I have been writing a piece on histamines for nearly a month now, it is to the point where another half hour and I will be done, but I have lost interest now that all the research is done. So I have been finding other things to do in what can only be described as a procrastination masterclass.
A couple of weeks ago I was on the CAN (Children’s Allergy Network) Facebook group and noticed that there was nearly 500 people in the group now, wow, such a great pool of parents and carers, all with children or grandchildren with allergies and related conditions. The scientist and stats geek in me wanted to make a giant database and see what common links we all have and see if we can learn more, but then I thought, why the hell not, with their permission of course!
I spoke to the CAN founder and set up another closed Facebook group called CAN Research Group, within 8 hours I had 15 people in the group, without advertising I thought that was a great start. Over the next week I recruited a few family members and recruited from the main CAN group and at the time of writing we now have 72 members which I think is pretty decent.
We finished our first quick poll this week and are already onto the next (anaphylaxis) whilst I get to grips with the more in depth survey makers that I had imagined. This week we looked at links between parents conditions and those of their children.
We asked the group,
“Thinking of your family, which best describes you? (atopic conditions include hayfever, asthma and eczema, please answer yes even if you have one of the above and the condition is mild)”
We had 42 responses to our first mini poll (where some people voted more than once as they have children with different partners).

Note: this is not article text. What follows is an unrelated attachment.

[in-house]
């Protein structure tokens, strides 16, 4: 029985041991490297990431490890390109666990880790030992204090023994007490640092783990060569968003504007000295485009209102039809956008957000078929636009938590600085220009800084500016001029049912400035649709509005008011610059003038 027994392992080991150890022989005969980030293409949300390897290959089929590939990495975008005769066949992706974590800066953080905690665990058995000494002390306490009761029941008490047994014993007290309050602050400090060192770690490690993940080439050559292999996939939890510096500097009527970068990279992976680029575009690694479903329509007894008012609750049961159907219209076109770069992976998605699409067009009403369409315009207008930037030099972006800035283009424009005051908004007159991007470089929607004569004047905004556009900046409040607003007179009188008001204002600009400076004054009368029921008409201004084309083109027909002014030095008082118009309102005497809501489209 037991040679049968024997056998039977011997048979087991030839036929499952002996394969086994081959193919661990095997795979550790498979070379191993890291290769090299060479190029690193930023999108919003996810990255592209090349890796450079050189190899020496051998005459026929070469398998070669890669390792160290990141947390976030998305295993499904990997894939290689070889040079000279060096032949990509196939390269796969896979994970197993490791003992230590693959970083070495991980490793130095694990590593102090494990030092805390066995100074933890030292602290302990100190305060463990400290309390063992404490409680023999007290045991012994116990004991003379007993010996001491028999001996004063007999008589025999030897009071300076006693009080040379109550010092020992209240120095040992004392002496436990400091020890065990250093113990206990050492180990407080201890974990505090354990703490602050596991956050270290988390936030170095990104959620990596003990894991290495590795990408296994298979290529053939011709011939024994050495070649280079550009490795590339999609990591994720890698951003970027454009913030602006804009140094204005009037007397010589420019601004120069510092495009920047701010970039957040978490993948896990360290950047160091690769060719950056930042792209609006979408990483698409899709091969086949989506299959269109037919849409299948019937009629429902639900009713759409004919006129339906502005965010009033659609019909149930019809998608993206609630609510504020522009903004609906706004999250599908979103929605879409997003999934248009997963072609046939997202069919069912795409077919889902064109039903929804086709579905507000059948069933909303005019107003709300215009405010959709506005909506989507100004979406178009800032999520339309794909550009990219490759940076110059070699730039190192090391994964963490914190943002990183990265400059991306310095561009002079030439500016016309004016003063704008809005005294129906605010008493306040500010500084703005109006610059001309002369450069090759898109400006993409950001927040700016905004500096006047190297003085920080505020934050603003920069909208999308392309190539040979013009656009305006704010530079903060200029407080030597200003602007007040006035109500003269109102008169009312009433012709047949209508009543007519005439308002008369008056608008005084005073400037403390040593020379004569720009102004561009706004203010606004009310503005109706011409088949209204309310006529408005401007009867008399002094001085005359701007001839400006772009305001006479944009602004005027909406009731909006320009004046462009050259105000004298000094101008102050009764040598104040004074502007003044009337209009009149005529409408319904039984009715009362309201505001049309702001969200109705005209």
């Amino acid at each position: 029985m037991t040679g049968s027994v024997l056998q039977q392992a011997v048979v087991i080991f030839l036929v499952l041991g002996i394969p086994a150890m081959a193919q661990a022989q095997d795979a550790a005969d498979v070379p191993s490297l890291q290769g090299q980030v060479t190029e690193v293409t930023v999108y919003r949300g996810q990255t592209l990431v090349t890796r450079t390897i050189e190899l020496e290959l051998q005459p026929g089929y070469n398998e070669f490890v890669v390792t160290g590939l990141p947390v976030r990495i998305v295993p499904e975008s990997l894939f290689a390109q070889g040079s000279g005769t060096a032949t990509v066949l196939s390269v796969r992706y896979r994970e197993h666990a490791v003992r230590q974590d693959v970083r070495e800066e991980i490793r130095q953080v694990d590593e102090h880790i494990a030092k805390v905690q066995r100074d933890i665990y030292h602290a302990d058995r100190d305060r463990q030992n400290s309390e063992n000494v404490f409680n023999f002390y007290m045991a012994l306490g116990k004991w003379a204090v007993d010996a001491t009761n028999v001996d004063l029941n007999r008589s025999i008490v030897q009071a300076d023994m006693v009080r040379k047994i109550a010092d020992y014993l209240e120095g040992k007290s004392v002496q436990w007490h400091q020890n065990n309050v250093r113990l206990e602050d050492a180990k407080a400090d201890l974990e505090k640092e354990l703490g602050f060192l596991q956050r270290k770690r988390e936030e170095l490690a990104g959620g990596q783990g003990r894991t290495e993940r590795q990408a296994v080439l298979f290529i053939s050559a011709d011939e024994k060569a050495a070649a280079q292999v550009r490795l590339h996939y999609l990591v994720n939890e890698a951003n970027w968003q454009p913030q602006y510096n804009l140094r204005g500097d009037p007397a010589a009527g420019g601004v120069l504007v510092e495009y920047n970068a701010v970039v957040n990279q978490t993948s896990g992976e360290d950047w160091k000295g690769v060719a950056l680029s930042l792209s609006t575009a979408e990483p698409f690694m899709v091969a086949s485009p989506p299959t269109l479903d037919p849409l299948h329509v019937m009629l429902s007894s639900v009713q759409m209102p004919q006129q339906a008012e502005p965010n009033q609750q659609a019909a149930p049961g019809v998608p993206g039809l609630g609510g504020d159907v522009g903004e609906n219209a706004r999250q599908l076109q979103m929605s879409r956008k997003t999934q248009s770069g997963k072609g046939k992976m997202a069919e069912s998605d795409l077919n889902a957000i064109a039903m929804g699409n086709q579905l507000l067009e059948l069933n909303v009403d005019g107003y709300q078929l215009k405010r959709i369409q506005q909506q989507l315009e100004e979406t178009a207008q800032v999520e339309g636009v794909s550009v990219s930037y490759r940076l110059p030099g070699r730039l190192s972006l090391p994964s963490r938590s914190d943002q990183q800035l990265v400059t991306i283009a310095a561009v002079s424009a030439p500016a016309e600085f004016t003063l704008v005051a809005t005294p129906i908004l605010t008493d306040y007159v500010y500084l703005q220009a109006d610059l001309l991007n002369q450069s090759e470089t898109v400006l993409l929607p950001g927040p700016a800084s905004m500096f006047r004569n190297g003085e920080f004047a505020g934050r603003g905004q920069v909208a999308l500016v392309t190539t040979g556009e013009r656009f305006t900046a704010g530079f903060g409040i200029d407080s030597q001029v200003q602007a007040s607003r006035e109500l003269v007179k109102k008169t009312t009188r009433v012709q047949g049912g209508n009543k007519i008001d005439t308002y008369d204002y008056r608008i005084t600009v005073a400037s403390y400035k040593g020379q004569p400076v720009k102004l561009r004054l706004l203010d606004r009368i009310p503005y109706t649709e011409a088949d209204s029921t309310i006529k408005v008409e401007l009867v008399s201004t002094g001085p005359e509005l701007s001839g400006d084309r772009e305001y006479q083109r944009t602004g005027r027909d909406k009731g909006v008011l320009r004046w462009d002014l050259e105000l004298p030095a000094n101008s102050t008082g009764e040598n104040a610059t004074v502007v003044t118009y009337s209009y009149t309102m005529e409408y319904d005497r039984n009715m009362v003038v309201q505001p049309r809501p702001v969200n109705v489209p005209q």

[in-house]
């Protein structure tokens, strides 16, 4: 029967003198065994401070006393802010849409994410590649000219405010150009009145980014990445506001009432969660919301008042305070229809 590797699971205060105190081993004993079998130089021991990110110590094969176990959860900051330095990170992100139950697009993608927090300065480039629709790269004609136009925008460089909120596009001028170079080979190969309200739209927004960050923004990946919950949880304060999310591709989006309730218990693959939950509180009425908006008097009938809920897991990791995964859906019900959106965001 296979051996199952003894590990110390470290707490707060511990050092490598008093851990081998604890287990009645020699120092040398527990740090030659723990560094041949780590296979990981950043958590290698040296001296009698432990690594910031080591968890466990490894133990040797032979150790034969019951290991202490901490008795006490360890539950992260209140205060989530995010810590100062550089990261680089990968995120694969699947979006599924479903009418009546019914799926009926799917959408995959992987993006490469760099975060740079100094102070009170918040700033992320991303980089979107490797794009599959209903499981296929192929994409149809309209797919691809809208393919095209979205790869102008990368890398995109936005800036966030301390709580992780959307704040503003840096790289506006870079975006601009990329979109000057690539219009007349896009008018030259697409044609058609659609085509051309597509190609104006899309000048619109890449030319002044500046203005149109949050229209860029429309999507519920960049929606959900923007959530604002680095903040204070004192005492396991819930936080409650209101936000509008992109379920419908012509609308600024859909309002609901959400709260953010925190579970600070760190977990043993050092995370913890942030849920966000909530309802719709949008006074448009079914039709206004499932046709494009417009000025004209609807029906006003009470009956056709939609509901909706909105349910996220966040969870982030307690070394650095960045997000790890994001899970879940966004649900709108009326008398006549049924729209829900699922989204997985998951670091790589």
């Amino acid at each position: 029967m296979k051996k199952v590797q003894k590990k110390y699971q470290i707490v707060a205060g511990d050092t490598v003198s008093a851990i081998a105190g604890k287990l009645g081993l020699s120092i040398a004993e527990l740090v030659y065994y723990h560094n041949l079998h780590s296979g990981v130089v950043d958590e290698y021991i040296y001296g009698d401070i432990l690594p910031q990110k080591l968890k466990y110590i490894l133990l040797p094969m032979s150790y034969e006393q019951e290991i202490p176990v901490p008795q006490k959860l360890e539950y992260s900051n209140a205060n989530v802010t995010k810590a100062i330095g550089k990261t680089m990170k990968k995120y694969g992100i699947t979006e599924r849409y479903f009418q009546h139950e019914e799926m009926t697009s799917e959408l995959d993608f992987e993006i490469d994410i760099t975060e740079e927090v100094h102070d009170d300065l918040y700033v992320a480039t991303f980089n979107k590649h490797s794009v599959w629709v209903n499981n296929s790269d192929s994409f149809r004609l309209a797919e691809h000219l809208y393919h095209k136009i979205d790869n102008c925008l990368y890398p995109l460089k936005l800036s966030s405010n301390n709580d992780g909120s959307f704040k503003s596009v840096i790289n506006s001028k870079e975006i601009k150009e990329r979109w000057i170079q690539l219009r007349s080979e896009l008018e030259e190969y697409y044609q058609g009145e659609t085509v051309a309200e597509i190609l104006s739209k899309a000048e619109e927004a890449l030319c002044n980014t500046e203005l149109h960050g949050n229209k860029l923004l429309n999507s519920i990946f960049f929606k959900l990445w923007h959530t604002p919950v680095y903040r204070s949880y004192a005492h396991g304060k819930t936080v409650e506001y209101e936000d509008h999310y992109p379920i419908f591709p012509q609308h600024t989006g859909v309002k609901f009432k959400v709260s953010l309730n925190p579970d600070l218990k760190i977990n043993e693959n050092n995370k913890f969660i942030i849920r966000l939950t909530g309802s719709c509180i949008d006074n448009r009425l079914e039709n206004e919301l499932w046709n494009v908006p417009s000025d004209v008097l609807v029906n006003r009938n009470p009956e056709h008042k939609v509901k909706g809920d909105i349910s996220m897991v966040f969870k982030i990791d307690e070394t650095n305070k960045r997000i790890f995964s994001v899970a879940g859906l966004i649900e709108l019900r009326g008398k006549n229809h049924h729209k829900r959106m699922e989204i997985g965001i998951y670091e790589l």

43% of parents both had allergies or related atopic conditions, 48% had one partner with an allergy or atopic condition and 9% of parents were allergy free.
When both parents had allergies at least one of their children had an allergic condition of some sort.
For children with one allergy free parent there seemed to be a higher than expected risk, 85%, of having allergic offspring.
When parents had no allergies, we may expect that their children would have no atopic conditions, but half of those parents still had at least one child with an allergic condition or related atopy.
The no allergy parent and children group was much smaller than anticipated as some of those recruited actually had one partner with an allergic condition (which is not surprising as we recruited a lot of controls from our families).
Please like us on the CAN Research Group Facebook page to view updates. If you are a parent or carer of a child with allergies and wish to help us with our research please feel free to join the closed survey group.
Now I swear I will get back to writing about histamines (or maybe start on next week’s survey).